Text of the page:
Greenhouse measurements of stomatal conductance and leaf chlorophyll were made on 8 weeks old seedlings. Leaf stomatal conductance was measured with a portable porometer (SC-1 Leaf Porometer, Decagon Devices, Inc., 2365 NE Hopkins Court, Pullman, WA 99163, USA). Stomatal conductance readings were made between 9:00 am and 3:00 pm on sunny days on 10 leaves of each pot of nine plants per treatment. Chlorophyll was measured using a portable, handheld device called chlorophyll meter (CCM-200 Plus, Opti-Science Inc., 8 Winn Avenue, Hudson, NH, USA, 03051; that estimates the chlorophyll content of leaves). Measurements were made on eight leaves of each pot of nine plants per treatment.

DNA Extraction and 16S rRNA Sequence Analysis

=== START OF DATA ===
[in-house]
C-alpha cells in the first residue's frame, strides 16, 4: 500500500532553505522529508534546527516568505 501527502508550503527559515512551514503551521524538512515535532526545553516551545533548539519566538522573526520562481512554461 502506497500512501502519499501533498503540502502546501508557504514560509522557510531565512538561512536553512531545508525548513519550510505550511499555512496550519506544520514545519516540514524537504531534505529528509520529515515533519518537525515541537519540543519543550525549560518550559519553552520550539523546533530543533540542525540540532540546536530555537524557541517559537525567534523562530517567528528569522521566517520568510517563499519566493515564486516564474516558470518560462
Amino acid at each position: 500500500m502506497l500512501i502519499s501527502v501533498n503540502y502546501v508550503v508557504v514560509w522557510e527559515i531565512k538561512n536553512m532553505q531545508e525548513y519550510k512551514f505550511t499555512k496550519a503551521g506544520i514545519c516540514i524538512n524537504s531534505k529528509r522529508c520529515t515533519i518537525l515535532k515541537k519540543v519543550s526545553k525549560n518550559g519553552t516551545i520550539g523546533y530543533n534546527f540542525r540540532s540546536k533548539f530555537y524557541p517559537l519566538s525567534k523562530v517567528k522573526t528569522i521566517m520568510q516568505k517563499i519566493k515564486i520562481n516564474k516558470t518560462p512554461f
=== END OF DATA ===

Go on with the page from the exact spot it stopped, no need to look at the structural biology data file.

One mL of 24 h bacterial culture was centrifuged at 14,000 relative centrifugal force (rcf) for 5 min. The pellet was suspended in 25 μL of (10 mM) Tris and 1 mL of buffer was added and incubated at 60°C for 1 h. One milliliter of CTAB buffer was added and gently mixed. Then the bacterial-buffer suspension were divided into two in 1.5 mL tubes, and 500 μL of chloroform-iso-amyl alcohol was added and mixed gently, and the resultant mixture was centrifuged at 14,000 rcf for 10 min. By avoiding the layer of impurities, 900 μl of clear supernatant was removed as the sample. To this, 600 μl of propan-2-ol was added and refrigerated at −20°C for 1 h. It was centrifuged for 15 min at 4000 rcf and the supernatant was discarded. The pellet were washed with 50 μl of 70% ethanol solution and dried in a laminar flow with lid of the tube being left open for 30 min. The pellet was then suspended in 50 μL of 10 mM Tris (pH 8) or 0.5 X TE buffer. At this point the DNA purity and quality were checked on the nano drop UV spectrophotometer equipment (nano drop 1000, Inqaba Biotech, P.O.Box 1435, Hatfield 0028, Pretoria, South Africa) and a 5 μL sample was run on 0.8% agarose gel [SeakemLE Agarose, Whitehead Scientific (Pty) Ltd www.whitesci.co.za] stained with SYBRSafe nucleic acid stain (Invitrogen) stained with SYBRSafe nucleic acid stain (Invitrogen), with a GeneRuler 1 kb DNA Ladder Plus molecular weight marker (Thermo Fisher Scientific Inc., 81 Wyman street, Waltham, MA 02454, US) to confirm the presence, size and quality of genomic DNA. Once the purity of the DNA was checked, it was sent to the Central Analytic Facility, Stellenbosch University, South Africa for sequencing and BLAST identification. The BLAST identifications were then confirmed by matrix assisted laser desorption ionization-time of flight (Maldi-TOF) classification [Brucker Daltonik Maldi-TOF Biotyper (www.bruker.com)].